Buy Linda Secaspina’s Books— Flashbacks of Little Miss Flash Cadilac– Tilting the Kilt-Vintage Whispers of Carleton Place and 4 others on Amazon or Amazon Canada or Wisteria at 62 Bridge Street in Carleton Place

About lindaseccaspina

Linda Knight Seccaspina was born in Cowansville, Quebec about the same time as the wheel was invented and the first time she realized she could tell a tale was when she got caught passing her smutty stories around in Grade 7 at CHS by Mrs. Blinn. When Derek "Wheels" Wheeler from Degrassi Jr. High died in 2010, Linda wrote her own obituary. Some people said she should think about a career in writing obituaries. Before she laid her fingers to a keyboard, Linda owned the eclectic store Flash Cadilac and Savannah Devilles in Ottawa from 1976-1996. After writing for years about things that she cared about or pissed her off she finally found her calling. Is it sex drugs and rock n' roll you might ask? No, it is history. Seeing that her very first boyfriend in Grade 5 (who she won a Twist contest with in the 60s) is the head of the Brome Misissiquoi Historical Society and also specializes in local history back in Quebec, she finds that quite funny. She writes every single day and is also a columnist for Hometown News and Screamin's Mamas. She is a volunteer for the Carleton Place and Beckwith Heritage Museum, an admin for the Lanark County Genealogical Society Facebook page, and a local guest speaker. She has been now labelled an historian by the locals which in her mind is wrong. You see she will never be like the iconic local Lanark County historian Howard Morton Brown, nor like famed local writer Mary Cook. She proudly calls herself The National Enquirer Historical writer of Lanark County, and that she can live with. Linda has been called the most stubborn woman in Lanark County, and has requested her ashes to be distributed in any Casino parking lot as close to any Wheel of Fortune machine as you can get. But since she wrote her obituary, most people assume she's already dead. Linda has published six books, "Menopausal Woman From the Corn," "Cowansville High Misremembered," "Naked Yoga, Twinkies and Celebrities," "Cancer Calls Collect," "The Tilted Kilt-Vintage Whispers of Carleton Place," and "Flashbacks of Little Miss Flash Cadilac." All are available at Amazon in paperback and Kindle. Linda's books are for sale on Amazon or at Wisteria · 62 Bridge Street · Carleton Place, Ottawa, Canada, and at the Carleton Place and Beckwith Heritage Museum · 267 Edmund Street · Carleton Place, Ottawa, Canada--Appleton Museum-Mississippi Textile Mill and Mill Street Books and Heritage House Museum and The Artists Loft in Smith Falls.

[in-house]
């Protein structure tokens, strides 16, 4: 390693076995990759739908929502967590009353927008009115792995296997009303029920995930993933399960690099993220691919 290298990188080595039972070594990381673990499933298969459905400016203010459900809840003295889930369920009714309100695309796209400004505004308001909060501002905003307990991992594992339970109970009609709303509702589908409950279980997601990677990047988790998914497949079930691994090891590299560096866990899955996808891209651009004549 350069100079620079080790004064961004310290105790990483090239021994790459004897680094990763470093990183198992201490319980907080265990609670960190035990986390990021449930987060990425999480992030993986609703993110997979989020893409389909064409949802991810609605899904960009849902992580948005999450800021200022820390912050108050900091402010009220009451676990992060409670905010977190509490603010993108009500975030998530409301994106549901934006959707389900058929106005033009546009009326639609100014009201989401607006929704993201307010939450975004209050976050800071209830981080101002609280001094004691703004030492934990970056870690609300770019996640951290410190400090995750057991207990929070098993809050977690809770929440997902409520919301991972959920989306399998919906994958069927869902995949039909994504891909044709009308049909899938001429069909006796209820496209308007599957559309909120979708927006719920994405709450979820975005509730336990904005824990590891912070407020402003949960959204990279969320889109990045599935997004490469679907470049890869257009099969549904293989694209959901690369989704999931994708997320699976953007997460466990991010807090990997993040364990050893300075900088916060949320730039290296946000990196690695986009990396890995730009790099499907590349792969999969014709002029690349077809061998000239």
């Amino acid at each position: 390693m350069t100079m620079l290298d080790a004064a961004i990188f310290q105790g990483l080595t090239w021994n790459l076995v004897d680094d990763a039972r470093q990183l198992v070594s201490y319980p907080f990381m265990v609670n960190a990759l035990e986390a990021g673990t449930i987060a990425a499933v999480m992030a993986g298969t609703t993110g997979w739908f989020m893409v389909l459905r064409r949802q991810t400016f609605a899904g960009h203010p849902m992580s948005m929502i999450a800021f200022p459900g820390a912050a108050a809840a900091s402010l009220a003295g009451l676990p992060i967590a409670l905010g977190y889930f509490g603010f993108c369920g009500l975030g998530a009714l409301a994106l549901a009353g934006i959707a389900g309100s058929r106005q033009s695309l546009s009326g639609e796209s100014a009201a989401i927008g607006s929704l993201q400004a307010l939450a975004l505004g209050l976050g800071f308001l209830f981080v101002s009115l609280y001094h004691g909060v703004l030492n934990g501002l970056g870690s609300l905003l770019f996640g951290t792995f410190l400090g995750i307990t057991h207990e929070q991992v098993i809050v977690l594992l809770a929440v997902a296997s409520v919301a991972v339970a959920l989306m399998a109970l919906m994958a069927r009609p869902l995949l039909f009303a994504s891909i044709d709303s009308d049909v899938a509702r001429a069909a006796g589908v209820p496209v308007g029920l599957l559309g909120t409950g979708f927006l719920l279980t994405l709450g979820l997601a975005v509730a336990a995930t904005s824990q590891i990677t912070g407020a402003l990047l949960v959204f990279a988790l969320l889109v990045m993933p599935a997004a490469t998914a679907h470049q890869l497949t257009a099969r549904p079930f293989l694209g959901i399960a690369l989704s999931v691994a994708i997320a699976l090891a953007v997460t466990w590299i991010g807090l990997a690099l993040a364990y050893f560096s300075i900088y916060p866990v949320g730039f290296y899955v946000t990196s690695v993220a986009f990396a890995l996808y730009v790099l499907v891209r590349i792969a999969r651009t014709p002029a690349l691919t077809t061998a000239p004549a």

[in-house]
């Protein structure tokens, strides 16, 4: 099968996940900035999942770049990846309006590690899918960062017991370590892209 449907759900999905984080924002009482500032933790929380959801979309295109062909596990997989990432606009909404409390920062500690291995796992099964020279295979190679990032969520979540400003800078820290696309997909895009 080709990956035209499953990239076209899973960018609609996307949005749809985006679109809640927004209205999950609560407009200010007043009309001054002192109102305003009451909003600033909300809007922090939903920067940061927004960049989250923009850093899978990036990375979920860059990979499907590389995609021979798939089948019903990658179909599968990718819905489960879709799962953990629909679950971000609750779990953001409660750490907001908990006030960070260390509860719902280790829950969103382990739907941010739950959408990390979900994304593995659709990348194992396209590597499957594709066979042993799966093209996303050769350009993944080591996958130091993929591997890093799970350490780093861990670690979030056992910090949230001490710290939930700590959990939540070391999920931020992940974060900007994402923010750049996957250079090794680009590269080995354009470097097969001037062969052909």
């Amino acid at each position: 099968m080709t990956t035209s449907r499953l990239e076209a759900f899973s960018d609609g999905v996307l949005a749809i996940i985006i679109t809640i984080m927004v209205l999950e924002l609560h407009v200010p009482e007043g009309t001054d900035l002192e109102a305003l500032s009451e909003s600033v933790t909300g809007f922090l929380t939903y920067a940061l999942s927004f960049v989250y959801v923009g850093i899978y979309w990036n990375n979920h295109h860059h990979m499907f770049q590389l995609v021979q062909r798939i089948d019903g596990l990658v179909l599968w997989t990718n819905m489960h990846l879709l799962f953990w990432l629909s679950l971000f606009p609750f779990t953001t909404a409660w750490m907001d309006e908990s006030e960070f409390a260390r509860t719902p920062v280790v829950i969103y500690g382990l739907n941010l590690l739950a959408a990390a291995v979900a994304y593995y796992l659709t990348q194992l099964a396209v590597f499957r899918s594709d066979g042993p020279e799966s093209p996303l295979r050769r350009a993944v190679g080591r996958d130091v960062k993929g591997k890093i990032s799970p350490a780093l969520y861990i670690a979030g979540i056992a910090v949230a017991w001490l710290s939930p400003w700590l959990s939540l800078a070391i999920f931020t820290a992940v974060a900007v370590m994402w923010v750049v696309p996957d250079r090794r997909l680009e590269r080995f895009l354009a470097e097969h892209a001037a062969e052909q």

One response »

  1. John Gilles was a member of St Andrews Presbyterian Church here in Carleton Place. You may have noticed the two huge stained glass windows on the Ramsey and Beckwith sides of the church. The windows on the south side are a memorial to Dr. Finlay McEwan and his wife Helen (Gilles) McEwan. Finlay was the, son of Alexander and Janet McEwan. The windows on the north side are a memorial to John and Mary Gilles who incidentally are the parents of Helen McEwan. Mrs John Gilles graciously donated a Silver Decanter when the church opened in 1888 . The Gilles family also donated the land on which this present building sits..